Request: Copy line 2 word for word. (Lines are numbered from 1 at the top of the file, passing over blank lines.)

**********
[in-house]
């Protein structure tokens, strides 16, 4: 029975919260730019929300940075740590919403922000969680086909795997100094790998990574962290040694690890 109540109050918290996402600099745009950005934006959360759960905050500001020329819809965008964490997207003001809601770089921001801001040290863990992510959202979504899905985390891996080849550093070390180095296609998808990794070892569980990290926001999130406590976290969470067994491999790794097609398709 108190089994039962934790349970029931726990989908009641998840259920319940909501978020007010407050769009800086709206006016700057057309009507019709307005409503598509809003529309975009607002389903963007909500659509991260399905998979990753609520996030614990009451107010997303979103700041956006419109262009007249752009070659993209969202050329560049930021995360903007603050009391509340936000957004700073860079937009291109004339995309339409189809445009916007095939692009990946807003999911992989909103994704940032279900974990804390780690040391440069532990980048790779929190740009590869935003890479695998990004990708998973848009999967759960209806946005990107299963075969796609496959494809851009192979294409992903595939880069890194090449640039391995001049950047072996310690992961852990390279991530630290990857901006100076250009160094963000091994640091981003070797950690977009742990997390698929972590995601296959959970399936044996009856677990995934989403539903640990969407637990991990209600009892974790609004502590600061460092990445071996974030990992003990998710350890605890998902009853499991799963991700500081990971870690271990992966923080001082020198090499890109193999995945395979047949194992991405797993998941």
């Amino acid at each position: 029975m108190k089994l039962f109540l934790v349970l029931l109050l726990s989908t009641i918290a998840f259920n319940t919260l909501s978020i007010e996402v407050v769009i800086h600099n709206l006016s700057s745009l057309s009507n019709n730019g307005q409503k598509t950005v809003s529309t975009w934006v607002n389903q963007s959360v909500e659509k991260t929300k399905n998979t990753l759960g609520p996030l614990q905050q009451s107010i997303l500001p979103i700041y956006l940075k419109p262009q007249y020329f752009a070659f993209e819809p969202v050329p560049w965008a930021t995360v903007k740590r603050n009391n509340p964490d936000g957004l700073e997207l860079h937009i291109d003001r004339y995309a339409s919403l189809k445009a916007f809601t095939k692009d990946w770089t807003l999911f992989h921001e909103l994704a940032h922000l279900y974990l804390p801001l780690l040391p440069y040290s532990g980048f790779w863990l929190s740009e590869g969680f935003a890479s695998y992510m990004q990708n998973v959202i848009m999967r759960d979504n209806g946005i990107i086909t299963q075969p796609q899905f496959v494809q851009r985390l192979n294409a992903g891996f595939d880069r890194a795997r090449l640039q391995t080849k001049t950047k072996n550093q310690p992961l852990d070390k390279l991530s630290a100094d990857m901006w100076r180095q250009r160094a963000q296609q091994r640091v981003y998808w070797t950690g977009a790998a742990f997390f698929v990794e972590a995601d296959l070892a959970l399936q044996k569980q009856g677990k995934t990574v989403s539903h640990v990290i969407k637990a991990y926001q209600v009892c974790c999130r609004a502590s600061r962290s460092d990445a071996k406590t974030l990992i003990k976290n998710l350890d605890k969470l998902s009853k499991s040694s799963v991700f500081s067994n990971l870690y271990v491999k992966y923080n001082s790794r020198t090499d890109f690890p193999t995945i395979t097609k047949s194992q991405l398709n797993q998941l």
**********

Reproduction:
């Protein structure tokens, strides 16, 4: 029975919260730019929300940075740590919403922000969680086909795997100094790998990574962290040694690890 109540109050918290996402600099745009950005934006959360759960905050500001020329819809965008964490997207003001809601770089921001801001040290863990992510959202979504899905985390891996080849550093070390180095296609998808990794070892569980990290926001999130406590976290969470067994491999790794097609398709 108190089994039962934790349970029931726990989908009641998840259920319940909501978020007010407050769009800086709206006016700057057309009507019709307005409503598509809003529309975009607002389903963007909500659509991260399905998979990753609520996030614990009451107010997303979103700041956006419109262009007249752009070659993209969202050329560049930021995360903007603050009391509340936000957004700073860079937009291109004339995309339409189809445009916007095939692009990946807003999911992989909103994704940032279900974990804390780690040391440069532990980048790779929190740009590869935003890479695998990004990708998973848009999967759960209806946005990107299963075969796609496959494809851009192979294409992903595939880069890194090449640039391995001049950047072996310690992961852990390279991530630290990857901006100076250009160094963000091994640091981003070797950690977009742990997390698929972590995601296959959970399936044996009856677990995934989403539903640990969407637990991990209600009892974790609004502590600061460092990445071996974030990992003990998710350890605890998902009853499991799963991700500081990971870690271990992966923080001082020198090499890109193999995945395979047949194992991405797993998941």